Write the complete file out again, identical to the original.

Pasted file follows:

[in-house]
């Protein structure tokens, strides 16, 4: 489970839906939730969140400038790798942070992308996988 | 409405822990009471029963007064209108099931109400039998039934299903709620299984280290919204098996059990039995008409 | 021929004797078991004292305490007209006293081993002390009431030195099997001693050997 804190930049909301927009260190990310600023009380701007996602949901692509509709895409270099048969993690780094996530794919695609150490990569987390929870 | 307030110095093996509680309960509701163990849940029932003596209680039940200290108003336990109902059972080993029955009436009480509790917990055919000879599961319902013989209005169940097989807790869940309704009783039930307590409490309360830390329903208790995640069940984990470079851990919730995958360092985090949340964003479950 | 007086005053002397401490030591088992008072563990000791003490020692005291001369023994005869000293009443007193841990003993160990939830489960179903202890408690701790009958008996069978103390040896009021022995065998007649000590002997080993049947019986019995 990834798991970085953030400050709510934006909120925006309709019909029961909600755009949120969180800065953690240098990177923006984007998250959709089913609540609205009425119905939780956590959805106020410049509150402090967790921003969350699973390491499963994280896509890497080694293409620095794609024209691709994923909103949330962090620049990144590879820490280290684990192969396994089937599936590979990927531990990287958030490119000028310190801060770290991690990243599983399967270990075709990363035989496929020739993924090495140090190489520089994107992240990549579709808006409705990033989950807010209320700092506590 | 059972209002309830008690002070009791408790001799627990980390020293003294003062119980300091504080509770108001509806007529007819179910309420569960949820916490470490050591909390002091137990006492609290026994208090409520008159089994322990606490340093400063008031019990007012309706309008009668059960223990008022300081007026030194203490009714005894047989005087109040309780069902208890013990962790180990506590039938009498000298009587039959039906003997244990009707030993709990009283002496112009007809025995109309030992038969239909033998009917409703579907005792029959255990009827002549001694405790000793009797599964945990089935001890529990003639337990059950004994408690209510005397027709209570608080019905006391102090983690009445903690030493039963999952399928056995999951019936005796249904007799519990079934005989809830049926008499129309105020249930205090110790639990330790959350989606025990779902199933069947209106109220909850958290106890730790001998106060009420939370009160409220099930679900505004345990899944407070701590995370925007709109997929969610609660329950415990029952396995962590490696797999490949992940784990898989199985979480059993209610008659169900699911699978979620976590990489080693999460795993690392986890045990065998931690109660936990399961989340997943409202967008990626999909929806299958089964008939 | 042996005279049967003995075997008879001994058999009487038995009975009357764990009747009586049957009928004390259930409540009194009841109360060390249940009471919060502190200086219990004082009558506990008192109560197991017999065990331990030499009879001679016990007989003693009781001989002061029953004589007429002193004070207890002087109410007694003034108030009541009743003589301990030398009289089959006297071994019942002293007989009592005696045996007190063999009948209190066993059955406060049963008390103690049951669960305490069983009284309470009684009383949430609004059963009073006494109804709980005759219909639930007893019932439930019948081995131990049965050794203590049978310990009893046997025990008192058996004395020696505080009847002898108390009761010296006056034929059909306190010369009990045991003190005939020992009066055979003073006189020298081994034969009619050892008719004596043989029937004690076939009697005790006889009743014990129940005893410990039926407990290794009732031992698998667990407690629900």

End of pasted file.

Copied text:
[in-house]
């Protein structure tokens, strides 16, 4: 489970839906939730969140400038790798942070992308996988 | 409405822990009471029963007064209108099931109400039998039934299903709620299984280290919204098996059990039995008409 | 021929004797078991004292305490007209006293081993002390009431030195099997001693050997 804190930049909301927009260190990310600023009380701007996602949901692509509709895409270099048969993690780094996530794919695609150490990569987390929870 | 307030110095093996509680309960509701163990849940029932003596209680039940200290108003336990109902059972080993029955009436009480509790917990055919000879599961319902013989209005169940097989807790869940309704009783039930307590409490309360830390329903208790995640069940984990470079851990919730995958360092985090949340964003479950 | 007086005053002397401490030591088992008072563990000791003490020692005291001369023994005869000293009443007193841990003993160990939830489960179903202890408690701790009958008996069978103390040896009021022995065998007649000590002997080993049947019986019995 990834798991970085953030400050709510934006909120925006309709019909029961909600755009949120969180800065953690240098990177923006984007998250959709089913609540609205009425119905939780956590959805106020410049509150402090967790921003969350699973390491499963994280896509890497080694293409620095794609024209691709994923909103949330962090620049990144590879820490280290684990192969396994089937599936590979990927531990990287958030490119000028310190801060770290991690990243599983399967270990075709990363035989496929020739993924090495140090190489520089994107992240990549579709808006409705990033989950807010209320700092506590 | 059972209002309830008690002070009791408790001799627990980390020293003294003062119980300091504080509770108001509806007529007819179910309420569960949820916490470490050591909390002091137990006492609290026994208090409520008159089994322990606490340093400063008031019990007012309706309008009668059960223990008022300081007026030194203490009714005894047989005087109040309780069902208890013990962790180990506590039938009498000298009587039959039906003997244990009707030993709990009283002496112009007809025995109309030992038969239909033998009917409703579907005792029959255990009827002549001694405790000793009797599964945990089935001890529990003639337990059950004994408690209510005397027709209570608080019905006391102090983690009445903690030493039963999952399928056995999951019936005796249904007799519990079934005989809830049926008499129309105020249930205090110790639990330790959350989606025990779902199933069947209106109220909850958290106890730790001998106060009420939370009160409220099930679900505004345990899944407070701590995370925007709109997929969610609660329950415990029952396995962590490696797999490949992940784990898989199985979480059993209610008659169900699911699978979620976590990489080693999460795993690392986890045990065998931690109660936990399961989340997943409202967008990626999909929806299958089964008939 | 042996005279049967003995075997008879001994058999009487038995009975009357764990009747009586049957009928004390259930409540009194009841109360060390249940009471919060502190200086219990004082009558506990008192109560197991017999065990331990030499009879001679016990007989003693009781001989002061029953004589007429002193004070207890002087109410007694003034108030009541009743003589301990030398009289089959006297071994019942002293007989009592005696045996007190063999009948209190066993059955406060049963008390103690049951669960305490069983009284309470009684009383949430609004059963009073006494109804709980005759219909639930007893019932439930019948081995131990049965050794203590049978310990009893046997025990008192058996004395020696505080009847002898108390009761010296006056034929059909306190010369009990045991003190005939020992009066055979003073006189020298081994034969009619050892008719004596043989029937004690076939009697005790006889009743014990129940005893410990039926407990290794009732031992698998667990407690629900």